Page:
Earth's Auroras

Historic planetary instability and catastrophe. Evidence for electrical scarring on planets and moons. Electrical events in today's solar system. Electric Earth.

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Theta Aurora

Unread postby StefanR » Wed Jul 02, 2008 9:21 am

Image
The theta aurora over Antarctica. Auroral imaging with Dynamics Explorer 1 has identified a unique auroral configuration that can occur when the interplanetary magnetic field is directed northward. This image obtained at 0022 UT on 11 May 1983 shows one of the finest examples available to date of this spatial distribution comprising the auroral oval and a transpolar arc. The arc extends into the polar cap from local midnight, across the polar cap and joins with the auroral oval at local noon. The term theta aurora derives from the striking similarity of this spatial distribution to the Greek letter . Motion of the transpolar arc in the dawn-dusk direction appears to be controlled by the direction of the interplanetary magnetic field along the dawn-dusk direction. In the Northern Hemisphere, the arc moves in the direction of the IMF By component.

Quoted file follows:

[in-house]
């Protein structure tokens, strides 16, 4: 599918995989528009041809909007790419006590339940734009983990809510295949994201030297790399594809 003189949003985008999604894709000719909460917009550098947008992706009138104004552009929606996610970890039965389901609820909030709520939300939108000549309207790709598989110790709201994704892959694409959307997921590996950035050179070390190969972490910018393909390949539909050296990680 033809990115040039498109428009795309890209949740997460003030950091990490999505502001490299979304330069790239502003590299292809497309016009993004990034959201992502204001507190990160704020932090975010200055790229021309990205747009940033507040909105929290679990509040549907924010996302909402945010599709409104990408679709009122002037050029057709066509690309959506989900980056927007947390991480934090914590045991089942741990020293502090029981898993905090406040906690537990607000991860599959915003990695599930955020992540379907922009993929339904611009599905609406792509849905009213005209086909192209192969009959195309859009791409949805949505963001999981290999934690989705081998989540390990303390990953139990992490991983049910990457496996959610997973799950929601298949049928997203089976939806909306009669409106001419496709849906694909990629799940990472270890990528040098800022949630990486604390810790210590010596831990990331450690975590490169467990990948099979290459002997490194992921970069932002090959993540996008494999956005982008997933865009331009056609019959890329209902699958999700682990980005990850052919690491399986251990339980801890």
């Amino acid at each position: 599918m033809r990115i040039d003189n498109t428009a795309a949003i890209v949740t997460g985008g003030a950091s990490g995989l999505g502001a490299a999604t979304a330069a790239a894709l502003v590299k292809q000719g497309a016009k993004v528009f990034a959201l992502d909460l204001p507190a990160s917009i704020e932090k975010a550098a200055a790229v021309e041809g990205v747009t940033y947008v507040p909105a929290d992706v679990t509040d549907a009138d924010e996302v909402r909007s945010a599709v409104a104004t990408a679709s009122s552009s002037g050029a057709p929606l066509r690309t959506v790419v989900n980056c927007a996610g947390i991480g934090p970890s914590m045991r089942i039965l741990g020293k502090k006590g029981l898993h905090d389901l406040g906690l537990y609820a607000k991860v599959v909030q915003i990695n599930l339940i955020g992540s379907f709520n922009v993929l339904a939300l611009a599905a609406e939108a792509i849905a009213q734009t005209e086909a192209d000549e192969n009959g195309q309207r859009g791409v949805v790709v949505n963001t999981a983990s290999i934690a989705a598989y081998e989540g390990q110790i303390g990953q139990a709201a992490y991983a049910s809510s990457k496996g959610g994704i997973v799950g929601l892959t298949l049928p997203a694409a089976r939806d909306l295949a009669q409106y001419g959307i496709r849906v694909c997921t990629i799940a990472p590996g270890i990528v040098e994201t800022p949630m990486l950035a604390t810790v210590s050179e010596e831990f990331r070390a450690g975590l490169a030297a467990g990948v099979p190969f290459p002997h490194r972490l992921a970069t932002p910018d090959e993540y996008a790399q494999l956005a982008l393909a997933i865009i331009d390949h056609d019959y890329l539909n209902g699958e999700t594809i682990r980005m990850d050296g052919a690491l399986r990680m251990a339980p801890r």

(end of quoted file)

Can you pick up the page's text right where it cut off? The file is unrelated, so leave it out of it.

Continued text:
Image
A long, breath-taking sequence of images showing the growth and decay of a Theta Arc feature first seen with the DESAI. This image sequence occured 8 November 1981 (81/312) from 14:12 UT in the first image in the upper left panel until 17:02 UT in the lower right panel. Each image is separated by approximately 12 minutes.


http://www-pi.physics.uiowa.edu/sai/gallery/
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Re: Theta Aurora

Unread postby StefanR » Wed Jul 02, 2008 9:23 am